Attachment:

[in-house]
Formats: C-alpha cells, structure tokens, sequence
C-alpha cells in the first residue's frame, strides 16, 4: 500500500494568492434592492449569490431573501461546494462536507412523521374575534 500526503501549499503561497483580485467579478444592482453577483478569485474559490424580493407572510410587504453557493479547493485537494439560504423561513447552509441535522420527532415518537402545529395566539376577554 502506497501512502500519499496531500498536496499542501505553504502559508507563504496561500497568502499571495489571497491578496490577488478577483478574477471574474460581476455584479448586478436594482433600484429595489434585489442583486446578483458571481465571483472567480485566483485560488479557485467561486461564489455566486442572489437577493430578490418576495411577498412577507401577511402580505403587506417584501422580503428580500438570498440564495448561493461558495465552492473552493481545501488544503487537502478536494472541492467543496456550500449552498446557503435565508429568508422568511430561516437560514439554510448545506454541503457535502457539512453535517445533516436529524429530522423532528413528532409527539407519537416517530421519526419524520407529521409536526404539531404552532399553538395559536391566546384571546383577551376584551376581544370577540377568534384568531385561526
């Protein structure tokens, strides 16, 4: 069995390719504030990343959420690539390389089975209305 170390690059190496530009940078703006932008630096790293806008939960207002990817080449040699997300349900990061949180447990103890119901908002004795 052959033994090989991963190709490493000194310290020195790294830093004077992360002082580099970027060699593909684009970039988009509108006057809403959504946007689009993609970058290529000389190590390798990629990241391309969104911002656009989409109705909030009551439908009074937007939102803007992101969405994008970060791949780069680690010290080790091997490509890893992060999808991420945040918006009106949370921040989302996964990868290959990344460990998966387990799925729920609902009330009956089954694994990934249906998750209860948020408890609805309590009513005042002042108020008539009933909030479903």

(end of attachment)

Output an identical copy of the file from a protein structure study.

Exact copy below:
[in-house]
Formats: C-alpha cells, structure tokens, sequence
C-alpha cells in the first residue's frame, strides 16, 4: 500500500494568492434592492449569490431573501461546494462536507412523521374575534 500526503501549499503561497483580485467579478444592482453577483478569485474559490424580493407572510410587504453557493479547493485537494439560504423561513447552509441535522420527532415518537402545529395566539376577554 502506497501512502500519499496531500498536496499542501505553504502559508507563504496561500497568502499571495489571497491578496490577488478577483478574477471574474460581476455584479448586478436594482433600484429595489434585489442583486446578483458571481465571483472567480485566483485560488479557485467561486461564489455566486442572489437577493430578490418576495411577498412577507401577511402580505403587506417584501422580503428580500438570498440564495448561493461558495465552492473552493481545501488544503487537502478536494472541492467543496456550500449552498446557503435565508429568508422568511430561516437560514439554510448545506454541503457535502457539512453535517445533516436529524429530522423532528413528532409527539407519537416517530421519526419524520407529521409536526404539531404552532399553538395559536391566546384571546383577551376584551376581544370577540377568534384568531385561526
């Protein structure tokens, strides 16, 4: 069995390719504030990343959420690539390389089975209305 170390690059190496530009940078703006932008630096790293806008939960207002990817080449040699997300349900990061949180447990103890119901908002004795 052959033994090989991963190709490493000194310290020195790294830093004077992360002082580099970027060699593909684009970039988009509108006057809403959504946007689009993609970058290529000389190590390798990629990241391309969104911002656009989409109705909030009551439908009074937007939102803007992101969405994008970060791949780069680690010290080790091997490509890893992060999808991420945040918006009106949370921040989302996964990868290959990344460990998966387990799925729920609902009330009956089954694994990934249906998750209860948020408890609805309590009513005042002042108020008539009933909030479903």